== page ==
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Opinion: The backlash against Wendy’s offers a lesson

Opinion by Jeff Yang

(CNN) — When Kirk Tanner, the CEO of Wendy’s — the fast food chain known for its sassy pig-tailed mascot and square beef patties — announced in its most recent earnings call that it was testing a new digital menu technology, it should have been a passing blip on Wall Street analysts’ radar. Instead, it sparked a burger-business media blaze that’s inflaming the socials two weeks later.

That’s because on Wednesday, sharp-eyed financial reporters noted that Tanner’s presentation included a reference to using the menus to introduce “dynamic pricing” — menu costs that would fluctuate during the day.

That’s a pricing strategy we’ve all come to know and despise in transportation, where express lanes have long featured “congestion” toll rates during the rush-hour crush and plane ticket prices skyrocket as demand soars around holidays.

The most enraging modern variant of this is the rideshare industry’s use of surge pricing, which automatically sends the cost of a pickup from services like Uber and Lyft soaring when the number of exhausted people trying to get home exceeds the number of frustrated drivers trying to meet frenzied demand.

This often means paying double or triple the usual tab during popular landing times (which is just the icing on your poop cake if you’ve just gotten off a hideously delayed Thanksgiving flight with your luggage headed to a different city entirely).

Tanner’s mention of dynamic pricing led observers to imagine the chain jacking up the cost of ice-cold Frostys on parched summer afternoons, or boosting Baconator bills during the lunch rush.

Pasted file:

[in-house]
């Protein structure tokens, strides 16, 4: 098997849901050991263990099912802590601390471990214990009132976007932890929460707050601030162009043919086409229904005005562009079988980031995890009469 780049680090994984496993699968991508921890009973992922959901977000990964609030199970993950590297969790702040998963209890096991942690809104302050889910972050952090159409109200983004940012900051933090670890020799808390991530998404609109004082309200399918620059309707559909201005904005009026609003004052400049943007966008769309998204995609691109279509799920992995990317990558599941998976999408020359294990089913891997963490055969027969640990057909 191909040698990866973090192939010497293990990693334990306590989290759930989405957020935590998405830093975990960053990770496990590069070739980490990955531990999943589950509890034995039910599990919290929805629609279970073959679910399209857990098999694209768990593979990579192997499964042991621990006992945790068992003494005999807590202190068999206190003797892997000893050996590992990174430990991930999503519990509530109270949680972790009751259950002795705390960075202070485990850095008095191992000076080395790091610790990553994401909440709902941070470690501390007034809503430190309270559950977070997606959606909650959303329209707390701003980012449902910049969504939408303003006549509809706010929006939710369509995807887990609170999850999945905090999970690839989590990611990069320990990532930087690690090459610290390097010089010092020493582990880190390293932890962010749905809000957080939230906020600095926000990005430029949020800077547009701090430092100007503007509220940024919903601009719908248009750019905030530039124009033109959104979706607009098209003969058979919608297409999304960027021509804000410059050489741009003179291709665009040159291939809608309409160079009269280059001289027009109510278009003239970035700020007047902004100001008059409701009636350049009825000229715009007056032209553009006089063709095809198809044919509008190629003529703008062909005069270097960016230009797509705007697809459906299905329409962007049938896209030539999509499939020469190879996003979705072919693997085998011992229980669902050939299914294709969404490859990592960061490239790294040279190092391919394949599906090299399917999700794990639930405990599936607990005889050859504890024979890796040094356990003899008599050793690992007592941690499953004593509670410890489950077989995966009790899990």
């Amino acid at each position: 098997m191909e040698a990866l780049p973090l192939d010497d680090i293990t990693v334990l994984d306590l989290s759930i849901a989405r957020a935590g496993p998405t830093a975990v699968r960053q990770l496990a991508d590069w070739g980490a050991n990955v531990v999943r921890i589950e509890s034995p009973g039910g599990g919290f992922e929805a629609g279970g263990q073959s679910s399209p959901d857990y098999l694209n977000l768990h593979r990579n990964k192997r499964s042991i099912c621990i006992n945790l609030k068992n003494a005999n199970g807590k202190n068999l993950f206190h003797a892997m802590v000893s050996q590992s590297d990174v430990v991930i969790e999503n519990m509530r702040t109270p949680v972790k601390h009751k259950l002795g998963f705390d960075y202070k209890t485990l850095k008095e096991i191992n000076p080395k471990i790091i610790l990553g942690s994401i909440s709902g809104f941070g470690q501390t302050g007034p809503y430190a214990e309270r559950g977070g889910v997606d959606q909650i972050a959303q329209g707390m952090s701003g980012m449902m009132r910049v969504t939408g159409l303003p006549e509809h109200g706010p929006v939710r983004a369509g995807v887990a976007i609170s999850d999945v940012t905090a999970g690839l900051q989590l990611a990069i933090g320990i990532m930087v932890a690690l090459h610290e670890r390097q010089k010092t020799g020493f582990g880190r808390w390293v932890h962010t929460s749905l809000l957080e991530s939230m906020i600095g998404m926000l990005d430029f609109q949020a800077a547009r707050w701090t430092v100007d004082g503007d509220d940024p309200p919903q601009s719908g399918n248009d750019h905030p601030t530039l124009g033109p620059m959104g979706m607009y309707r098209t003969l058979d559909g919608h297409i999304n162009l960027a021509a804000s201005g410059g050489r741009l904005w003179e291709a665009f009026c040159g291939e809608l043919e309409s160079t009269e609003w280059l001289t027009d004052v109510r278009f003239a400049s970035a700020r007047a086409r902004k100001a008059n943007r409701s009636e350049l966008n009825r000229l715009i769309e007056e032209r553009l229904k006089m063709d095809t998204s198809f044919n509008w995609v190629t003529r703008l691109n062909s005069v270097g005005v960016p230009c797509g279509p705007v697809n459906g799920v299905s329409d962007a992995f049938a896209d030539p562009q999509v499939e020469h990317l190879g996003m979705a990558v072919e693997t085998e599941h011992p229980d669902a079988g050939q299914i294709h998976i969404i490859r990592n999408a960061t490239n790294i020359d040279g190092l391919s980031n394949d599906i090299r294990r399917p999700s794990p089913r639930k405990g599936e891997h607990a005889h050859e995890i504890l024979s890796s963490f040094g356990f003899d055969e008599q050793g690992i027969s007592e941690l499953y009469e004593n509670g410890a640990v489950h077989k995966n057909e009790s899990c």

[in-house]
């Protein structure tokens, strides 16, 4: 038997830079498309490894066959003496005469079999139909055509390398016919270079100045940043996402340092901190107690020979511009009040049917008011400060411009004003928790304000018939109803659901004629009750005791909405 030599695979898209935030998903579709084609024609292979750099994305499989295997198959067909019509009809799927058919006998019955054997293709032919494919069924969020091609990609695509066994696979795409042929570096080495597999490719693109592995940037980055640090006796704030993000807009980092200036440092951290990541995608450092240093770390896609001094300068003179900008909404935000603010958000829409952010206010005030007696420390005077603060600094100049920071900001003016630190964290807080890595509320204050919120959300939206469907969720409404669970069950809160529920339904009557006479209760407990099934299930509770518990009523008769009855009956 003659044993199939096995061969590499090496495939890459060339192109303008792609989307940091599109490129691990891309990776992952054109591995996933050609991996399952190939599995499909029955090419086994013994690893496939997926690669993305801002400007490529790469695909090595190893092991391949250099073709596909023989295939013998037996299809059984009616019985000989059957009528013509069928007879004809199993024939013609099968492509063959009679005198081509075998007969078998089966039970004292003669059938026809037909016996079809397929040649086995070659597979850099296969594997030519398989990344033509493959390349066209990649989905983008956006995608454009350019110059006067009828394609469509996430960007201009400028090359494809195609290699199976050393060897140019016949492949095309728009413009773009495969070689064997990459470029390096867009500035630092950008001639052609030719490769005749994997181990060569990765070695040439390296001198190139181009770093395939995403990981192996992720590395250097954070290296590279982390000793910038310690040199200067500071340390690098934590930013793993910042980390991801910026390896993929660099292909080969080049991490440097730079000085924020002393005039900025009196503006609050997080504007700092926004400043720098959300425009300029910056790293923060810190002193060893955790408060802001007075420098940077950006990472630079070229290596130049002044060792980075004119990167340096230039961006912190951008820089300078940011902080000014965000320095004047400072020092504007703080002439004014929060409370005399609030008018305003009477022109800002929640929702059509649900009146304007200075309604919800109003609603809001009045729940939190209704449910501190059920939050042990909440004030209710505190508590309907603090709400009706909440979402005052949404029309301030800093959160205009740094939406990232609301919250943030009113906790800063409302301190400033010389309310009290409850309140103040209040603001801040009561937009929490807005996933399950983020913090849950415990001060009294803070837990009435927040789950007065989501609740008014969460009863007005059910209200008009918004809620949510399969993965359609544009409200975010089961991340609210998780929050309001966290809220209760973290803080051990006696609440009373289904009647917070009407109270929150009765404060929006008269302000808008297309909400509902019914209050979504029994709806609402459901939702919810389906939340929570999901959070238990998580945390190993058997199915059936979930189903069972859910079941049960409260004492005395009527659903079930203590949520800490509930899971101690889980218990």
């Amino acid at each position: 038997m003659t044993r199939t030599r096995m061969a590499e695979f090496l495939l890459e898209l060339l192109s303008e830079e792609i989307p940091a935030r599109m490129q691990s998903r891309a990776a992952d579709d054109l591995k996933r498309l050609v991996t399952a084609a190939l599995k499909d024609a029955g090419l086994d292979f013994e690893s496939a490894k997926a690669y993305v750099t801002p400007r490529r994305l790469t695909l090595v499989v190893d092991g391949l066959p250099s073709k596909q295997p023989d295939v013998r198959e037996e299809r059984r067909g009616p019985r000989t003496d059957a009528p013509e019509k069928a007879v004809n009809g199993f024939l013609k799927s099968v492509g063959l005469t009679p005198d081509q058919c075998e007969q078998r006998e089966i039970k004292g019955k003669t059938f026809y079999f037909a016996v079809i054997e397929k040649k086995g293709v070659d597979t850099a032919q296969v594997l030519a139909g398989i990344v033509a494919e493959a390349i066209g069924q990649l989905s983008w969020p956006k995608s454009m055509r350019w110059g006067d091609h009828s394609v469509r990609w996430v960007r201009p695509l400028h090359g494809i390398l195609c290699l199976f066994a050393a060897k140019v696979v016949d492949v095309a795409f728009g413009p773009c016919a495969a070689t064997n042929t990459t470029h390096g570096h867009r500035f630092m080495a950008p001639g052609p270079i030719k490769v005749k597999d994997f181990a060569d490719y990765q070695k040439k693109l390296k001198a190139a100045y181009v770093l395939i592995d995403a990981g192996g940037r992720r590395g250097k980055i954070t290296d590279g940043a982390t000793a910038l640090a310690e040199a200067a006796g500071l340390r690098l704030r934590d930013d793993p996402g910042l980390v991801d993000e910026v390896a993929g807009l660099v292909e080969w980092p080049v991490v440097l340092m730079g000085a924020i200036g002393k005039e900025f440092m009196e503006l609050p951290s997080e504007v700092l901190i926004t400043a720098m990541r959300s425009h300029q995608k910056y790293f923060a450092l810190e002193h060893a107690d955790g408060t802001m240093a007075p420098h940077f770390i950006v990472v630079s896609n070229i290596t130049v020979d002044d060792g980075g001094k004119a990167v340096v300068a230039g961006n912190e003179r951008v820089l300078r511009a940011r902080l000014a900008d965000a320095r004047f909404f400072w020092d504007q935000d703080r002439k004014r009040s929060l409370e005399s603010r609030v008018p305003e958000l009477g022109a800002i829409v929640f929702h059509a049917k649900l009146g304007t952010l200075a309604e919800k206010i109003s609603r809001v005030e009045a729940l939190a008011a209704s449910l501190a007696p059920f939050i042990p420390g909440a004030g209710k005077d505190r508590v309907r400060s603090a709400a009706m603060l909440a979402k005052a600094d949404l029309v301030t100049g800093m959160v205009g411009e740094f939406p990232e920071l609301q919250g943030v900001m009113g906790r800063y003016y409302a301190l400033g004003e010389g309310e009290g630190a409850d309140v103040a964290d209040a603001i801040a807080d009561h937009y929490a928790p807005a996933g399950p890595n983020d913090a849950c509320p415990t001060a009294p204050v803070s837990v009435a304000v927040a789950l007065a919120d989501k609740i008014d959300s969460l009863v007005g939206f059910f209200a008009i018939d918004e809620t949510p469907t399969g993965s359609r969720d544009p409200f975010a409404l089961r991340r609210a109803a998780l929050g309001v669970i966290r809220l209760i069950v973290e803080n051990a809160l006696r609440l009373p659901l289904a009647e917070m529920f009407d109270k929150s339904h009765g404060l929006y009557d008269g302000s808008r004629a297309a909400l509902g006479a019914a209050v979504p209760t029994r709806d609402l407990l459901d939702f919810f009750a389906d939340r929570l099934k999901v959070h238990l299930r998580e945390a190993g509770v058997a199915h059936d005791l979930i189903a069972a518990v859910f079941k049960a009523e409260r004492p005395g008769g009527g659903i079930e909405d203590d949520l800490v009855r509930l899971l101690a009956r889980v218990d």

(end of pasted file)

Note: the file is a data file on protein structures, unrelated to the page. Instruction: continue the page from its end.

As backlash built, Wendy’s was forced to issue a statement, saying that the media had misconstrued the intent of its dynamic pricing plans as focused on raising prices during peak demand times. Instead, the chain maintained, the digital menuboards would allow it to “offer discounts and value offers to our customers more easily, particularly in the slower times of day.”

That may have soothed the masses a little. But the reality is that implementing “dynamic discounts,” as one might refer to them, instead of surge pricing, is simply another way for a business to engage in price discrimination — the economic term for charging different costs to people who have different demand profiles in order to extract maximum profit.

Yes, the stray customer who wants a Loaded Nacho Chicken Sandwich at 11 a.m. might benefit from a few cents off. But realistically, such dynamic discounts could just be used to soften the impact of future price increases.

And it’s easy to imagine how that might backfire, given how fluidly people can shift gears from chain to chain if they feel like they’re not getting their money’s worth. Discounts at odd hours might pull in some marginal customers, but not knowing how much of a hit your wallet might take when you’re craving a Dave’s Double adds a layer of unnecessary anxiety to a world that already frequently feels like it’s on the brink of the existential abyss, which could push away customers more generally.

(Then again, that could also be Wendy’s hidden bottom-line lifting strategy: making fast-food ordering so stressful that you end up snacking your feelings.)

After all, our consumer desire for cost certainty is a powerful force. It’s why pay-one-price, all-you-can-eat offerings are so popular (case in point, Red Lobster and its Ultimate Endless Shrimp, to the infinite carbo-load of Olive Garden’s Never-Ending Pasta Bowl, and the belly-up-to-the-bar bounty of buffets across America). In fact, fixed pricing is so alluring that more than a few restaurants have instituted Netflix-style fast food subscriptions — like Taco Bell’s $10 Taco Lover’s Pass and Panera’s $120-a-year unlimited bevvies membership.

If truth be told, however, the furor over dynamic pricing has probably been a little overblown. It’s the other half of Wendy’s new high-tech offerings that might end up as more of a head-shaker.

As Tanner said, its new menu will also allow it to experiment with “AI-enabled menu changes and suggestive selling.” A six-fingered, AI-generated Chance the Rapper in red pigtails tempting you with a seductive, voice-synthesized-and-customer-personalized add-on of Spicy Chicken Nuggets?

Talk about staring into the existential abyss.

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